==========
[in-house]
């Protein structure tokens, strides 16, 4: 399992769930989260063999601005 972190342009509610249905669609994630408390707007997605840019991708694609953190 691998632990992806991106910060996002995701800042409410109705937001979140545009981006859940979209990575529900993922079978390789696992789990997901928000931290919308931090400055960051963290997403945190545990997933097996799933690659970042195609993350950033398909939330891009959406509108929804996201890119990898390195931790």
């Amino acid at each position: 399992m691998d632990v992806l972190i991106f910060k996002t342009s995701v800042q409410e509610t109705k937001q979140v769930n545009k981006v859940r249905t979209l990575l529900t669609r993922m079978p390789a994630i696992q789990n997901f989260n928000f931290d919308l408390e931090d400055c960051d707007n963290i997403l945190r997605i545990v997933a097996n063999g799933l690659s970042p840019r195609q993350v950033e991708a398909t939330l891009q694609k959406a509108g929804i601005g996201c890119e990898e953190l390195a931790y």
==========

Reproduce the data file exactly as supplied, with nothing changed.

[in-house]
């Protein structure tokens, strides 16, 4: 399992769930989260063999601005 972190342009509610249905669609994630408390707007997605840019991708694609953190 691998632990992806991106910060996002995701800042409410109705937001979140545009981006859940979209990575529900993922079978390789696992789990997901928000931290919308931090400055960051963290997403945190545990997933097996799933690659970042195609993350950033398909939330891009959406509108929804996201890119990898390195931790």
């Amino acid at each position: 399992m691998d632990v992806l972190i991106f910060k996002t342009s995701v800042q409410e509610t109705k937001q979140v769930n545009k981006v859940r249905t979209l990575l529900t669609r993922m079978p390789a994630i696992q789990n997901f989260n928000f931290d919308l408390e931090d400055c960051d707007n963290i997403l945190r997605i545990v997933a097996n063999g799933l690659s970042p840019r195609q993350v950033e991708a398909t939330l891009q694609k959406a509108g929804i601005g996201c890119e990898e953190l390195a931790y």